(3) our office, but it’s a
(4) our office, in fact it’s a
(5) our office, so it’s a

In this item, the focus is only on one part of the sentence—the underlined part. The first answer option is always the same as the original sentence; the other four options present alternative versions. In this item, the correct answer is option (5).

Construction Shift Items (20 percent of the questions)

In these items, the sentences are not incorrect. Instead correcting errors, test-takers must combine or rewrite sentences.

Sentence 3: We left the house so that we would be on time for the conference, but we arrived late for the conference.

If you rewrote sentence 3 beginning with

Although we left the house

The next words should be

(1) on time for the conference, but we
(2) we arrived late for the conference
(3) so that we would be on time, but we arrived
(4) on time, we arrived late for
(5) on time for the conference, we arrived late for the conference

In this item test-takers must choose the best revision of the sentence that preserves the meaning of the original sentence. The correct answer in this item is option (4).

Part II: The Essay


Part II of the Language Arts, Writing Test, presents a single essay topic that asks test-takers to present an opinion or an explanation regarding an issue or situation. Topics can be answered based on general knowledge and are chosen with the interests of the writer and reader in mind. No specialized knowledge is required in order to respond to a topic. The following is an example of a typical essay topic:


What is the best decision you’ve ever made?

In your essay, identify that decision and explain why it was the best decision. Use your personal observations, experience, and knowledge to support your essay.

Test-takers should set aside 45 minutes of the 120 minutes allotted for the Language Arts, Writing Test to write on their assigned topic. The test directions encourage them to use a writing process to plan and organize before writing and to revise and edit afterward. An answer sheet booklet with scratch paper and two lined pages is provided for prewriting and drafting. While there is no length requirement, essays should be long enough to develop the topic adequately (approximately two pages). Essays should also be neat and legible. If test-takers finish the essay portion in fewer than 45 minutes, they may go back to work on Part I of the test.


Each essay is scored holistically on a four-point scale by two readers. Readers are trained to evaluate each essay based on its overall effectiveness rather than by breaking it down into specific criteria and errors. They are also trained to recognize and overcome the influence of personal bias on their ratings so they can score as objectively as possible.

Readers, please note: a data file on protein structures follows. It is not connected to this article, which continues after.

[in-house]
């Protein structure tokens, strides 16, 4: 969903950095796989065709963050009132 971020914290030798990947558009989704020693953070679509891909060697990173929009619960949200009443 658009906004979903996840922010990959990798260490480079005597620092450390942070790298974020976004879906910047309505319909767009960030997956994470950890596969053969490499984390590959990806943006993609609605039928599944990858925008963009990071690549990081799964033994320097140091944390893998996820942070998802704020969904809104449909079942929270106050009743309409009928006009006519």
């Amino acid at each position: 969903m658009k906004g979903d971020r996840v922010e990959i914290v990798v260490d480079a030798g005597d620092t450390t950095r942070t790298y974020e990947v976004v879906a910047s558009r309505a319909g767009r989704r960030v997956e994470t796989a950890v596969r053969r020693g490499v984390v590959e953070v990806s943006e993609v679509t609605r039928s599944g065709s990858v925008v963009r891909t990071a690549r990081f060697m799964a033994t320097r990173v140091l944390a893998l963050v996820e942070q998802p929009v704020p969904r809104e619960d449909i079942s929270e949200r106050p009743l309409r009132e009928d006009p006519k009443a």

The four-point scale used by the readers ranges from 1 (inadequate) to 4 (effective). While each essay is scored holistically, readers do consider five general criteria when evaluating overall effectiveness.

  • Response to the prompt focuses on whether an essay answers the essay topic. In order to receive a high score, an essay needs to provide substantial information that is about the topic and avoid information that is off-topic.
  • Organization focuses on whether an essay is clearly thought out. An essay should have an overall pattern of organization that is followed throughout the entire essay. This includes having clear introductory, body, and concluding paragraphs.
  • Development and details refer to the support for ideas presented in an essay. To receive a high score, an essay should contain ideas that are backed up with plenty of examples and support.
  • Conventions of EAE (Edited American English) include mechanics, spelling, punctuation, and sentence structure. While these errors will not be marked by the reader, they will affect an essay’s score if they interfere with the reader’s understanding of the essay.
  • Word choice refers to the variety and precision of the vocabulary in an essay. A good essay should have appropriate tone and diction, avoid excessive repetition of words, and use words correctly.

Each reader refers to these criteria in terms of the GED Essay Scoring Guide when evaluating an essay. Once each reader has read an essay and awarded it a score of 1 through 4, the two readers’ scores are added and averaged to produce a final score. If the two scores differ by more than one point, the essay is scored by the Chief Reader, who determines the final score.

Combined Scores

To produce a final, standard score for the Language Arts, Writing Test, the essay score is combined with the multiple-choice score. A score of 2 or higher is necessary to pass the essay portion of the test. If a test-taker does not pass the essay portion, he or she will be required to retake the entire Language Arts, Writing Test.